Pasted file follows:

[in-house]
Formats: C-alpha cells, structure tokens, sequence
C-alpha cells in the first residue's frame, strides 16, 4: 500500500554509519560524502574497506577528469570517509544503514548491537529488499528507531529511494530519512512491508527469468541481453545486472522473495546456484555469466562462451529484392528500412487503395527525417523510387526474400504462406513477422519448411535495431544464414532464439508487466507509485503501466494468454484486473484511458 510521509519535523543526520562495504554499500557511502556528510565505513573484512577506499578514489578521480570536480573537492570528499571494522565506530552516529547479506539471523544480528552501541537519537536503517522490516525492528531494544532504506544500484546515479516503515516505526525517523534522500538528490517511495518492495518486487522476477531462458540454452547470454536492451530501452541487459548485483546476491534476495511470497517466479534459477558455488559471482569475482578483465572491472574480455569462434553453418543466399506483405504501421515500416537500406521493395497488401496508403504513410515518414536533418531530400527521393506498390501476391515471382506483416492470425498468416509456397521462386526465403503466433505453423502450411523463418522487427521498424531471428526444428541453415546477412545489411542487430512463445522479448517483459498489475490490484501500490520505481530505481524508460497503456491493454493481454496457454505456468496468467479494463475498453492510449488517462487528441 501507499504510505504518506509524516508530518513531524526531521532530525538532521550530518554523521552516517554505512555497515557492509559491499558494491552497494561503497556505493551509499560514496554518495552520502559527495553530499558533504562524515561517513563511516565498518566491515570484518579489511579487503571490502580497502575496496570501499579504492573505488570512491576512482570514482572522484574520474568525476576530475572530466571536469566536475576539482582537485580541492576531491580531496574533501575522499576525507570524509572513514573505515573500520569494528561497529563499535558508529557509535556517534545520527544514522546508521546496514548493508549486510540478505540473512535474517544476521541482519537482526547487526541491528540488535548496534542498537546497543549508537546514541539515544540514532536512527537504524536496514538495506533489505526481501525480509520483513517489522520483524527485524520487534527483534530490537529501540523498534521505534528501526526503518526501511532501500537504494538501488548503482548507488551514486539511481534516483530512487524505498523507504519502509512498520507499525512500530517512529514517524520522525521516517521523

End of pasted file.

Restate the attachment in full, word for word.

[in-house]
Formats: C-alpha cells, structure tokens, sequence
C-alpha cells in the first residue's frame, strides 16, 4: 500500500554509519560524502574497506577528469570517509544503514548491537529488499528507531529511494530519512512491508527469468541481453545486472522473495546456484555469466562462451529484392528500412487503395527525417523510387526474400504462406513477422519448411535495431544464414532464439508487466507509485503501466494468454484486473484511458 510521509519535523543526520562495504554499500557511502556528510565505513573484512577506499578514489578521480570536480573537492570528499571494522565506530552516529547479506539471523544480528552501541537519537536503517522490516525492528531494544532504506544500484546515479516503515516505526525517523534522500538528490517511495518492495518486487522476477531462458540454452547470454536492451530501452541487459548485483546476491534476495511470497517466479534459477558455488559471482569475482578483465572491472574480455569462434553453418543466399506483405504501421515500416537500406521493395497488401496508403504513410515518414536533418531530400527521393506498390501476391515471382506483416492470425498468416509456397521462386526465403503466433505453423502450411523463418522487427521498424531471428526444428541453415546477412545489411542487430512463445522479448517483459498489475490490484501500490520505481530505481524508460497503456491493454493481454496457454505456468496468467479494463475498453492510449488517462487528441 501507499504510505504518506509524516508530518513531524526531521532530525538532521550530518554523521552516517554505512555497515557492509559491499558494491552497494561503497556505493551509499560514496554518495552520502559527495553530499558533504562524515561517513563511516565498518566491515570484518579489511579487503571490502580497502575496496570501499579504492573505488570512491576512482570514482572522484574520474568525476576530475572530466571536469566536475576539482582537485580541492576531491580531496574533501575522499576525507570524509572513514573505515573500520569494528561497529563499535558508529557509535556517534545520527544514522546508521546496514548493508549486510540478505540473512535474517544476521541482519537482526547487526541491528540488535548496534542498537546497543549508537546514541539515544540514532536512527537504524536496514538495506533489505526481501525480509520483513517489522520483524527485524520487534527483534530490537529501540523498534521505534528501526526503518526501511532501500537504494538501488548503482548507488551514486539511481534516483530512487524505498523507504519502509512498520507499525512500530517512529514517524520522525521516517521523